Congress Loosens Student Aid Funding

By ROB TRICCHINELLI, Capital News Service

WASHINGTON (Sept. 13, 2007) - Congress passed legislation last Friday to increase grant money for college students and lower interest rates on student loans, which supporters say will create better access to higher education for students in Maryland.

"This legislation offers good news for students who want access to an education and the freedom to achieve the American dream," said U.S. Sen. Barbara A. Mikulski, D-Md., in a statement.

The Senate passed H.R. 2669, The College Cost Reduction and Access Act, by a 79-12 vote, while the House of Representatives approved it 292-97.

Mikulski was involved in drafting the legislation, which increases available student aid by cutting $20 billion from government subsidies to lenders.

It also increases the Pell Grant maximum from $4,310 to $5,400 by 2012 and halves the interest rate on student loans—from 6.8 percent to 3.4 percent.

"This is the first opportunity in years to put together and craft a comprehensive higher education bill," said Melissa Schwartz, a spokeswoman for Mikulski.

The legislation was a "No. 1 priority" of the Health, Education, Labor and Pensions Committee, of which Mikulski is a senior member, Schwartz said.

"This is absolutely one of the most important pieces of legislation to come out of this Congress," said Andrew Friedson, student body president at the University of Maryland, College Park.

Friedson lobbied for the bill, appeared at news conferences with its sponsors and led a delegation of students to attend related hearings.

"It's a crucial first step," he said. "We need to continue to look at ways to make college more affordable, especially at the state level."

In Maryland, tuition rates have risen in recent years. At the University of Maryland, College Park, tuition in 2002 for full-time undergraduate in-state students was $4,572, and $13,336 for out-of-state students.

For 2008, in-state students will pay $6,566 and out-of-state students $20,805—a more than 40 percent increase in that period.

President Bush is expected to sign the legislation, the U.S. Department of Education said Thursday. The White House had threatened a veto in a July statement.

The bill's supporters said it will increase access to college for needy students and will make higher education generally more affordable.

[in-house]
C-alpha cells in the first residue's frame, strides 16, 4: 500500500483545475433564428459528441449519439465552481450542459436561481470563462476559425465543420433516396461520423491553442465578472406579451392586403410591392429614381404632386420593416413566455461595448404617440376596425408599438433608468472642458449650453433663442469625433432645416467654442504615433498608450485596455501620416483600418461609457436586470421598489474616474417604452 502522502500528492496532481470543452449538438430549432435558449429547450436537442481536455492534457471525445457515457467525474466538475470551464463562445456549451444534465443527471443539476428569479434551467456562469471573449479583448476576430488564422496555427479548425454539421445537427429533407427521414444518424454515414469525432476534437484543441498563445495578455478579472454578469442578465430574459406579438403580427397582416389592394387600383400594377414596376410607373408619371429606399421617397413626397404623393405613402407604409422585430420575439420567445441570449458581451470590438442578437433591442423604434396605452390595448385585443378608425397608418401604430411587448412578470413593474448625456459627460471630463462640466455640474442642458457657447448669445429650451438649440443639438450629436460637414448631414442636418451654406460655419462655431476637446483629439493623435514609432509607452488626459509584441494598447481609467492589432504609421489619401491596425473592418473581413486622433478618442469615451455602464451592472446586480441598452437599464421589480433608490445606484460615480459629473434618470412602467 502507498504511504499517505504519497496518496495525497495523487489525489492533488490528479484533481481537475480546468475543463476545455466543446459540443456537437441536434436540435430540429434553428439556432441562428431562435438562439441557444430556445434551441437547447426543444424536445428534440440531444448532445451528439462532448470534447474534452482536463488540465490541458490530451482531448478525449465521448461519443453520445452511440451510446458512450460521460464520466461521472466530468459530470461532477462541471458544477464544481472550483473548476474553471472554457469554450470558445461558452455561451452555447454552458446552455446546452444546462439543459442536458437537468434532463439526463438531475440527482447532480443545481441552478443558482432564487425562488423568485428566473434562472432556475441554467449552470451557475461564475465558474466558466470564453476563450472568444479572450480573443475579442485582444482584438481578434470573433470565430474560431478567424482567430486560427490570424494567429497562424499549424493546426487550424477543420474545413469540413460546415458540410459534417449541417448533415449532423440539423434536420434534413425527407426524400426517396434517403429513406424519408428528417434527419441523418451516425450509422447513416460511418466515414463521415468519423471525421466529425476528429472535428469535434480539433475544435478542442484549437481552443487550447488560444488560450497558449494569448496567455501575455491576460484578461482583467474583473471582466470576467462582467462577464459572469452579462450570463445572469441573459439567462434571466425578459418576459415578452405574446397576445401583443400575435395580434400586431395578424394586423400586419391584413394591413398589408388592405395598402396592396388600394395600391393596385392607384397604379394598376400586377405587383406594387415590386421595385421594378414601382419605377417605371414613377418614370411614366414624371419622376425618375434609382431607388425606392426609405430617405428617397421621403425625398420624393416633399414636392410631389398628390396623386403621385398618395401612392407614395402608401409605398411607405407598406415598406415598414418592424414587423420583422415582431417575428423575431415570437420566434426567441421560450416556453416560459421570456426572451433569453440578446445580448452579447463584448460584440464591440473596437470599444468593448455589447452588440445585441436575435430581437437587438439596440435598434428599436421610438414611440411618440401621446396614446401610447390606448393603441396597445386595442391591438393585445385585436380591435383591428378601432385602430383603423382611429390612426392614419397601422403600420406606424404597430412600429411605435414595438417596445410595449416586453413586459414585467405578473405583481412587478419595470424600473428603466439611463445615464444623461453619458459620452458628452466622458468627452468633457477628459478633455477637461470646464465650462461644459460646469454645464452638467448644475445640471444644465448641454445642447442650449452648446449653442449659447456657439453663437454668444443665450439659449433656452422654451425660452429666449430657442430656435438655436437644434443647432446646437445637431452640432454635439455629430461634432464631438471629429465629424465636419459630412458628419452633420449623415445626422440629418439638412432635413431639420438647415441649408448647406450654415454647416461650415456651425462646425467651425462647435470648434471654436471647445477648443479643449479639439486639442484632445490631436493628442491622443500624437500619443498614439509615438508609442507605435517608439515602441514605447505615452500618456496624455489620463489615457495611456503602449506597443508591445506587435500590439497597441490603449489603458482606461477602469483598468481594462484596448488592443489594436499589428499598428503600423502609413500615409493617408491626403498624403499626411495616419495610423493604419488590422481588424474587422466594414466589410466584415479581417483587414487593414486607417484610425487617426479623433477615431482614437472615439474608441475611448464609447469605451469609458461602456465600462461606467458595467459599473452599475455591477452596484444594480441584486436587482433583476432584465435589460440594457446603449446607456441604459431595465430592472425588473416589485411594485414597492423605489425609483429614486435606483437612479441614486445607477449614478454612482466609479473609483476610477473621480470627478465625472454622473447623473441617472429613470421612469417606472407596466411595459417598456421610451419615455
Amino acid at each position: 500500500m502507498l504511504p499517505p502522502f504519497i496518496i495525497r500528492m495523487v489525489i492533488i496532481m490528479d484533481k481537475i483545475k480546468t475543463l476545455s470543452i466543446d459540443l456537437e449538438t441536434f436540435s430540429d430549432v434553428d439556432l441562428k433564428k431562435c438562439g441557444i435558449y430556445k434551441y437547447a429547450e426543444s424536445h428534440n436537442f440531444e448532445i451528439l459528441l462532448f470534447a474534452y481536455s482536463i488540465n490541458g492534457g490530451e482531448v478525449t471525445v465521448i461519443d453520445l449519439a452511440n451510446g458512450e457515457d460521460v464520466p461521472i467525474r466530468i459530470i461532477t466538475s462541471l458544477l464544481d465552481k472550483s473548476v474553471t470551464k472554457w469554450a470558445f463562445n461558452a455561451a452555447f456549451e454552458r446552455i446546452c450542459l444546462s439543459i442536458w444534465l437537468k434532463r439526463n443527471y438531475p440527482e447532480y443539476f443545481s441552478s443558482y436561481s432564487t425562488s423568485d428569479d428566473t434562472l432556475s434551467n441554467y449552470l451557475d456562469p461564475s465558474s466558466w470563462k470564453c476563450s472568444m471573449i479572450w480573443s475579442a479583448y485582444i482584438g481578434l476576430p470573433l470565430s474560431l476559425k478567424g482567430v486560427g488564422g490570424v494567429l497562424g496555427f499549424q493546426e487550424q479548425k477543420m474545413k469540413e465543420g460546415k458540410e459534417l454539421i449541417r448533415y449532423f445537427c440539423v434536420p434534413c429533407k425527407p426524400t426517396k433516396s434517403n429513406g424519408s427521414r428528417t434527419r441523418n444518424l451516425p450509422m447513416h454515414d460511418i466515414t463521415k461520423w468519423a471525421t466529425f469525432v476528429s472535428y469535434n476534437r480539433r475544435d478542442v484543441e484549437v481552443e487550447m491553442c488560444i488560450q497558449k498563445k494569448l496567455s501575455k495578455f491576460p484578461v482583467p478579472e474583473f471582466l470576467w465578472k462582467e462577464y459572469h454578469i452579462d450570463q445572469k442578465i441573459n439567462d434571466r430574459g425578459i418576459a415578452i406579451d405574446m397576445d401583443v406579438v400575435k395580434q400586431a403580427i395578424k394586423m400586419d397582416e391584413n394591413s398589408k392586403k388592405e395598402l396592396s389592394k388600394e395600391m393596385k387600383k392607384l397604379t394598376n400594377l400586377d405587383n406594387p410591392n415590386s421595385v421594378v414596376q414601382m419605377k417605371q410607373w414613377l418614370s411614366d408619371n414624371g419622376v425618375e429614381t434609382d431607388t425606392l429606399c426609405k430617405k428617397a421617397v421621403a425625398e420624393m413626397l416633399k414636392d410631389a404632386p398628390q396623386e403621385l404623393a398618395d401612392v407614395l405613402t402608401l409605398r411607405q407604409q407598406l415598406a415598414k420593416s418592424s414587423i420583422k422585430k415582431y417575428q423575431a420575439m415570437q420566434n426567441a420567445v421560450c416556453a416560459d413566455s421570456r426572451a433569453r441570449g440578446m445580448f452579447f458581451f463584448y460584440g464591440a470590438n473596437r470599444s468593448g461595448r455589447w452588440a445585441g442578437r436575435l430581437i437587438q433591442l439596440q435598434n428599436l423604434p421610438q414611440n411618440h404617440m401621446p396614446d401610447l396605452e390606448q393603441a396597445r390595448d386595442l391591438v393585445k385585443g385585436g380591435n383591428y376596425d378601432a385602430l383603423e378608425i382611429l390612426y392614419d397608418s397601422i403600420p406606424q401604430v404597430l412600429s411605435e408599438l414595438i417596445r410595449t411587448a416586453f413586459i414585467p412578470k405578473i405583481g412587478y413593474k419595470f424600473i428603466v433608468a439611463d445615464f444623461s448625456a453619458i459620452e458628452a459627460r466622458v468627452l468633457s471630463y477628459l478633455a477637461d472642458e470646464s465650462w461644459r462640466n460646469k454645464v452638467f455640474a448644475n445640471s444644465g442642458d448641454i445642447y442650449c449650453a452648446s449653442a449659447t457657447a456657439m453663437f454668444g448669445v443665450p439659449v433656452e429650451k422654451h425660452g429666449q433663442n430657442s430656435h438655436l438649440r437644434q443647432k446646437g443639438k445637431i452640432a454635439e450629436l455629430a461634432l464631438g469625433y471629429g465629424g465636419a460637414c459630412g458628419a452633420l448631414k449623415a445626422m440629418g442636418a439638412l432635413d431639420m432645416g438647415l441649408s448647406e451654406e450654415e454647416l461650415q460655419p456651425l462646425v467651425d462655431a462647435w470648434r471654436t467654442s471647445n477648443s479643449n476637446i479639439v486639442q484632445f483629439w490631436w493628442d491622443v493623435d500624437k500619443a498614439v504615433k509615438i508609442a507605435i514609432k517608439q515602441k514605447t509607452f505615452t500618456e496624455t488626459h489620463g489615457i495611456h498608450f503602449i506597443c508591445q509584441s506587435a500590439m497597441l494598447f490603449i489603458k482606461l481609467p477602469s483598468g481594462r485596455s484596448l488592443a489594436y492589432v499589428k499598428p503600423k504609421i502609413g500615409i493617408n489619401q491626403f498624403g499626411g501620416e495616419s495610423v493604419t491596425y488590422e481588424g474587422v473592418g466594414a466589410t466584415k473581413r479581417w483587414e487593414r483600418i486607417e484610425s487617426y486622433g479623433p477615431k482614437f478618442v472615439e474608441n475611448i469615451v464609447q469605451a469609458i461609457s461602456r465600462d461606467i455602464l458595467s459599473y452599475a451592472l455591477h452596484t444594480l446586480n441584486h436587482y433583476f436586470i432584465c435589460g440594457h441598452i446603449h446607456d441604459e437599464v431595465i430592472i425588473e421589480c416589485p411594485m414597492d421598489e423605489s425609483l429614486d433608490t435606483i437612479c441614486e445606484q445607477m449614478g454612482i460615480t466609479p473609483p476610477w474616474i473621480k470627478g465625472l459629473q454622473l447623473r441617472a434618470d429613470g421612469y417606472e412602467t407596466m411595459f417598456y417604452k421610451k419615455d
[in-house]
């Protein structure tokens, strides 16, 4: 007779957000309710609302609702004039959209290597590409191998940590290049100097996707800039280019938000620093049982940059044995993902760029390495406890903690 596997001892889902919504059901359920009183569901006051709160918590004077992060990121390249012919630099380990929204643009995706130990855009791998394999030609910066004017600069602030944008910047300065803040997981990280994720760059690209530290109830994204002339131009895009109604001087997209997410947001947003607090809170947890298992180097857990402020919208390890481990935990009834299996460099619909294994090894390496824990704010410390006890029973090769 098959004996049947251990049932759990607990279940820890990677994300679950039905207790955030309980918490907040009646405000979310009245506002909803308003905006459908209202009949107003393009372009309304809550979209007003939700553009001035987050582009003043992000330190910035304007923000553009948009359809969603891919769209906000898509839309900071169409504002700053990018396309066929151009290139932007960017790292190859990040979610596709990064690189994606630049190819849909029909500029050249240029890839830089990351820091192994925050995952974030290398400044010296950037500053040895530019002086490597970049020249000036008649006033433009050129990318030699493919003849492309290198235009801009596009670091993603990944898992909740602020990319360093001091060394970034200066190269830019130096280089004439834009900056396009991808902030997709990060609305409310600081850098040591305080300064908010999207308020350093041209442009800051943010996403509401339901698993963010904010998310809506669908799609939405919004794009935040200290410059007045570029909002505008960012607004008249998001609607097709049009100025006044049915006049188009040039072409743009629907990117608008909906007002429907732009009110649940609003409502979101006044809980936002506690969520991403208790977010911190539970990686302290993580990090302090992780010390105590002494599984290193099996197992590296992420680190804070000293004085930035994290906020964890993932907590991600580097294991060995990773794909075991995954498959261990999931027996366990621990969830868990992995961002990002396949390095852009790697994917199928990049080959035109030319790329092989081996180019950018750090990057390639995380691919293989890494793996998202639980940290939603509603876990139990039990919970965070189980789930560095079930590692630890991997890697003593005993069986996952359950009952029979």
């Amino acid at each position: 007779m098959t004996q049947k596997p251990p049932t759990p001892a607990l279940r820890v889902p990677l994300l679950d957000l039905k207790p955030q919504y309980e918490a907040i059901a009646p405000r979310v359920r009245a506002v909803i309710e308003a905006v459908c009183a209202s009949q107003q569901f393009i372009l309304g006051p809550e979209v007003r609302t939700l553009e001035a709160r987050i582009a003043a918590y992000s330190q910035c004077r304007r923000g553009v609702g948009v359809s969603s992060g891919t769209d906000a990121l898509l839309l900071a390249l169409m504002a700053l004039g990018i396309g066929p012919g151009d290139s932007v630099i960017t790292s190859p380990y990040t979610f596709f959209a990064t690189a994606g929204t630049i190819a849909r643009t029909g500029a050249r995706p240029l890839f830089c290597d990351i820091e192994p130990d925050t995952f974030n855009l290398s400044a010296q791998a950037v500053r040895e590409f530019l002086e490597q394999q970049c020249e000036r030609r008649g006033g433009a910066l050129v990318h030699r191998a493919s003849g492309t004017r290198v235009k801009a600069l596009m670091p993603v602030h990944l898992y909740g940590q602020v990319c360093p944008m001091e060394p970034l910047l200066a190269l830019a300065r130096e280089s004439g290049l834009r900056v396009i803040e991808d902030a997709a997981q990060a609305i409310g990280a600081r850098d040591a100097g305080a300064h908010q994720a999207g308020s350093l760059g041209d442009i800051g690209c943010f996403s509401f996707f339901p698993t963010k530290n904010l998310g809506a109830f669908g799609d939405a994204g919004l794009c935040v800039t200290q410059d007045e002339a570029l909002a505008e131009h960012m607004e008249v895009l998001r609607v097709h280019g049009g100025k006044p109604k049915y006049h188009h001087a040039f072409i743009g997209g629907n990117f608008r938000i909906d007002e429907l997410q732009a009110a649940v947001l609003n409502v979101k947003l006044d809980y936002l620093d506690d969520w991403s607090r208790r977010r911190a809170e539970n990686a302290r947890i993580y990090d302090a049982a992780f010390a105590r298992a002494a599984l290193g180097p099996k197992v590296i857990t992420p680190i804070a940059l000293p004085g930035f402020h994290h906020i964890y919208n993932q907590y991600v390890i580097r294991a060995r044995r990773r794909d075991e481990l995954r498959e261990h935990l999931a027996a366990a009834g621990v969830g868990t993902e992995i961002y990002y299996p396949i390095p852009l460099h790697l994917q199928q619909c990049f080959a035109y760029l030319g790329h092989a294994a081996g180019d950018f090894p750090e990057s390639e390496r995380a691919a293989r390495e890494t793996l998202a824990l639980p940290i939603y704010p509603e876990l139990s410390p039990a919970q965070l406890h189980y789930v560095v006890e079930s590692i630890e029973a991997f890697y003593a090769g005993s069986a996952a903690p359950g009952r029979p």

"It's something that's long overdue," said Stephanie Johnson, director of financial aid at the University of Maryland Baltimore County. "Our students do rely heavily on loans, and it will obviously help our Pell Grant recipients.

"It's all excellent," she added.

The legislation also offers loan forgiveness to borrowers who go into public service jobs—including public education, health care or law enforcement—and limits monthly loan payments based on a graduate's earned income.

Friedson said the subsidy cuts were important and that the lending companies have "a real sweetheart deal."

Not all reaction to the legislation was positive.

"We believe that the cuts are too deep and go too far," said Shelly Repp, a spokesman for the National Council of Higher Education Loan Programs. "They will affect the student loan program in substantial ways that are too early to identify in full."

The council wrote to Congress in August, along with other lobbying organizations, saying the legislation brought "unacceptable levels of uncertainty."

Proponents said the bill will ease the long-term burden on college students who borrow money.

"A reduction in student loan debt is always welcome," said Vincent Pecora, director of financial aid at Towson University. He called the legislation a "welcome, welcome increase," and added, "Pell Grants have fallen behind the increasing cost of education."

Towson has approximately 2,000 Pell Grant recipients among its more than 14,000 students.

"It certainly sounds like it's going to have a significant effect."

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